The three-year-old carrier, which specializes in offering data services to small and medium-sized businesses nationwide, says it's been inundated with responses to the following ad, which it placed recently in several online forums and trade publications (Light Reading wasn't one of them):
Seeking Companies or Customer Bases For Acquisitions
New Edge Networks a national broadband communications provider, is interested in making acquisitions that will add to its growth. If you are interested in selling a company or customer base focused on business broadband telecommunications services, please contact us via email at [email protected] Include a business description and reasons for interest in selling. All responses will be strictly confidential.
[Ed. Note: And please, no fatties or weirdos...]
In fact, there were so many inquiries, some within two hours of the postings, that New Edge felt compelled to clarify just what it was up to in a press release (see Desperately Seeking Startups).
New Edge hasn't bought anything yet, but if the past is any gauge, it will make good on its offer. In its short life, New Edge, which has 275 employees, has spent $1.5 million to buy the business access portion of defunct carrier AtHome (see New Edge Buys AtHome Assets); spent an undisclosed cash sum (less than $4 million) to purchase the U.S.-based data networking assets of Cable & Wireless plc (NYSE: CWP; London: CW) (see C&W Sheds US Customers); and shoveled up a pile of customers and network assets from carriers such as NorthPoint and Rhythms that were either exiting the business or going out of business altogether.
The end result is a carrier that's stitched together a nationwide alternative datacomm network in the worst downturn in telecom history, while wheeling, dealing, and partnering its way nearly to profitability.
New Edge's success appears to be based on making a buck out of what's going free -- or at least cheap -- while keeping an eye firmly fixed on markets where it's already making money. There are three of those markets: DSL services (where New Edge serves 360 small and medium-sized cities in 29 states); Frame Relay and ATM business services (available via a nationwide backbone); and dedicated Internet access (in 30 metro areas, thanks to the AtWork purchase).
Key to New Edge's strategy is offering these services to small and medium-sized businesses in cities not covered by larger carriers -- places like Quincy, Ill.; Boise, Idaho; Fargo, N.D.; and Walla Walla, Wash. New Edge also partners with other alternative carriers to extend its network or theirs (see DSL.net Expands with New Edge).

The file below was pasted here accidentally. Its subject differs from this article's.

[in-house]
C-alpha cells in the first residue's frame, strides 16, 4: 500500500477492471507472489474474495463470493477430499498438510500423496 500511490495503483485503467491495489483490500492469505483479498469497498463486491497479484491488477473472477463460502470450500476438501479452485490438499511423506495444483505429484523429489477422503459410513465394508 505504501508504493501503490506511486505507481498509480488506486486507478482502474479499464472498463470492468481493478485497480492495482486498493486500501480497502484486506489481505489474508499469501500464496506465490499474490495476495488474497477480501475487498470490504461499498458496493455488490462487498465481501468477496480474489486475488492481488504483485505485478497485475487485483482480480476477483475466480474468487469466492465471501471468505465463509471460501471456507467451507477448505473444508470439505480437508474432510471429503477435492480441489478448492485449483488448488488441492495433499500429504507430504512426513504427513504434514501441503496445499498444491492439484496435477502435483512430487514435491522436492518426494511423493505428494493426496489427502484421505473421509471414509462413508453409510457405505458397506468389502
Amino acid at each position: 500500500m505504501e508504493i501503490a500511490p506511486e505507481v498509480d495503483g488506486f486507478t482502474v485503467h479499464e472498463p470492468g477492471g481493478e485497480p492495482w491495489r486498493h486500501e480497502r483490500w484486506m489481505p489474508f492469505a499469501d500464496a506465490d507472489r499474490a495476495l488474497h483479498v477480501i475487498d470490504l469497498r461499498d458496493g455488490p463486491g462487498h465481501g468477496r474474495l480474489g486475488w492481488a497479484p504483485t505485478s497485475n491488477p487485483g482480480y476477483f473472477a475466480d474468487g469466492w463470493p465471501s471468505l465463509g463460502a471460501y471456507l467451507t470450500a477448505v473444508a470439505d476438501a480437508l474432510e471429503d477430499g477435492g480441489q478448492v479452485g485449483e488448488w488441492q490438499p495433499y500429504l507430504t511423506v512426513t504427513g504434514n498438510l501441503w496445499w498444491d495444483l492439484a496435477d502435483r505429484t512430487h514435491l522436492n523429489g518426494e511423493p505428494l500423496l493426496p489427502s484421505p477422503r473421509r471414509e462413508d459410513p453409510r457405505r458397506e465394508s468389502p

Sometimes all the wheeling and dealing backfires or doesn't pan out as planned. An early reciprocal sales agreement with Covad Communications Inc. (OTC: COVD) never panned out. In another disappointment, New Edge told the world it planned to add $45 million from the successful migration of over 1,200 Cable & Wireless subscribers. But those subscribers had caught wind that C&W was headed out of the U.S. market and switched their allegiance before New Edge got to them. Luckily, New Edge had agreed to pay out only for successfully migrated customers, up to $4 million. In the end, it got just a few hundred, so it paid a lot less than that -- though how much less, it's not saying.
Nonetheless, it all seems to be working. Privately held New Edge claims to have made $60 million in 2002, triple what it made the year before (see New Edge Revenues Triple). It says it's on track to make $100 million in revenues in 2003, to go EBITDA positive next month, and cash flow positive in May. The firm has $38 million in debt. Funding to date is nearly $400 million, thanks to loyal investors that include Accel Partners, Crosspoint Venture Partners, Goldman Sachs & Co., and Greylock.
New Edge also had a past financing arrangement with Alcatel SA (NYSE: ALA; Paris: CGEP:PA), the multiservice switch supplier for the carrier's 600-central-office network. Cisco Systems Inc. (Nasdaq: CSCO) and Nortel Networks Corp. (NYSE/Toronto: NT) gear comprises the AtWork IP net.
So what's New Edge looking for now?
"We only want businesses that are complementary or supplementary to our core business," says spokesman Sal Cinquegrani. He says there's already been a few turndowns from the leads generated by the ad.
The search will continue until the right fit is found. CEO Dan Moffat, who characterizes himself as an aging surfer, said in yesterday's news release: "We... are fortunate to be in a position of strength for aggressively pursuing acquisitions for capitalizing on opportunities." And Cinquegrani says that if more money is needed to make the deals, New Edge would go back to its investors.
What will the company buy? There are several possibilities, as the detritus of the telecom bust continues to wash through the market. One thing: While it's not clear what the future holds, New Edge so far has shied away from offering so-called next-gen services, such as Ethernet. Clearly, this strategy will have to change at some point if the company means to stay abreast of business service trends.
Where's Dave Schaeffer's number?
— Mary Jander, Senior Editor, Light Reading